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Today in My History

2000: I Was OK until I got Arrested
2001: Slacker No More
2002: Raspberry / Chocolate / Whipped Cream, Oh My
2003: The Book

Voices from the Past
2006: I'm Too Sleepy to Be Awake at This Hour
2007: Nobody Understands Me!
2008: Hello, Darkness, My Old Friend
2009: There's No Place Like Home
2010: Siblings
2011: Gettin' our Group On.
2012: Sunday Stealing
That Elusive CArd

Bitter Hack
: 10/12
Grapes of Wrath

Books Read in 2014
"Fade Away"

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The Philosophy of Juice & Crackers

The story of Delicate Pooh

mail to Walt


23 October 2014

So much has happened in the last several hours that it seems like a lifetime ago that I wrote yesterday's entry.

But it wasn't a lifetime ago.

It was two lifetimes ago.

Something I have kept from this journal for a very long time now, because it wasn't my news to share, is that Char's sister, Flo, was diagnosed with terminal cancer and for the last couple of months has been on Hospice care.   Char knew that there was a good chance she would die while we were on our trip, but her primary caregivers, other than Hospice, have been Char's absolutely terrific kids and she knew that she was leaving Flo in good hands.  She was comfortable knowing that "the call" might well come during the trip.

Walt and I returned from Jenny's...whatever night that was (it seems like 6 weeks ago).  In the morning Jenny and I shared the latest bits of information we had about Mike's condition:

Basically he has aggressive pancreatic cancer that has metastasized to the stomach, liver, and probably the lungs, with a tumor surrounding his aorta and other major blood vessels (making it inoperable) and another one perforating his stomach causing the leaking of acids and gasses into the abdominal cavity and likely causing lesions on his lungs.  His kidneys and gall bladder may also be affected.  There really doesn´t seem to be anything they can do except provide for his breathing and fluids, and relieve pain and discomfort.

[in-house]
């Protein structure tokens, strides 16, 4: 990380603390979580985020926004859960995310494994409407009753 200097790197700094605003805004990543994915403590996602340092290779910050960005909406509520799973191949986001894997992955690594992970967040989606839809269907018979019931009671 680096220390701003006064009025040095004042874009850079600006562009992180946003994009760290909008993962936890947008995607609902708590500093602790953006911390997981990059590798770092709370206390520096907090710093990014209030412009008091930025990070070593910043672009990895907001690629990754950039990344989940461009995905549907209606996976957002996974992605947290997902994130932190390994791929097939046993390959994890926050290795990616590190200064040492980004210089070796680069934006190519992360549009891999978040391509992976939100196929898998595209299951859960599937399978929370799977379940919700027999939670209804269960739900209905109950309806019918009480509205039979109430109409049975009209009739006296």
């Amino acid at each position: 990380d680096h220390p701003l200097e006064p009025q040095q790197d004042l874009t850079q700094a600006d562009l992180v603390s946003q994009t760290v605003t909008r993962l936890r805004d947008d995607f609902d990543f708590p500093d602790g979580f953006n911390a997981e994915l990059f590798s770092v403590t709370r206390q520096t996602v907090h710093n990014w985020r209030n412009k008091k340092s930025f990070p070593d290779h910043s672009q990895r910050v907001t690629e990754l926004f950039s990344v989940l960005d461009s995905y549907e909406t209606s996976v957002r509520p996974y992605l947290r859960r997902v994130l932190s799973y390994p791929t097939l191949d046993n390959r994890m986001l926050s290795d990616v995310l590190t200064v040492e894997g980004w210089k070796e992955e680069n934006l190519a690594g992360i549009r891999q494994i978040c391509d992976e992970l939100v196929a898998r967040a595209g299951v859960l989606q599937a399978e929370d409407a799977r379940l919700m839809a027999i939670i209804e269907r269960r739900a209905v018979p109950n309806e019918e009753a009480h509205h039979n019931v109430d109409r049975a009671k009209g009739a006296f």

That left little room for anything but awaiting the inevitable.  

That was followed by another message:

Dad is only doing worse. His kidneys are failing and his heart is having issues. There is nothing they can do to make him better and they have tried to ease him back to consciousness with no success. So now we are basically waiting for him to pass. The doctor says it could be days or hours.

They found a priest and he received the last rites.

We asked about a priest. They said it might be difficult. This is not a religious area - former East Germany. Priest did come, very nice guy with fairly good English....It was nice, prayers and anointing. Mike would have been pleased.

Jenny had received the messages while she was at Flo's to check on her.  Her message to me was short and sweet:  "I'm at Flo's and it is not good here either."

Shortly after that message came, the phone rang and it was Jenny.   Flo had just died.  She was going to be dealing with hospice, with the undertakers, with lawyers and with the dog walker and she wanted to know if I could go to her house to be with her girls.  Walt and I were on the road within 15 minutes.   This time I packed to stay overnight.  Walt couldn't stay because he had to get back for a meeting in Davis.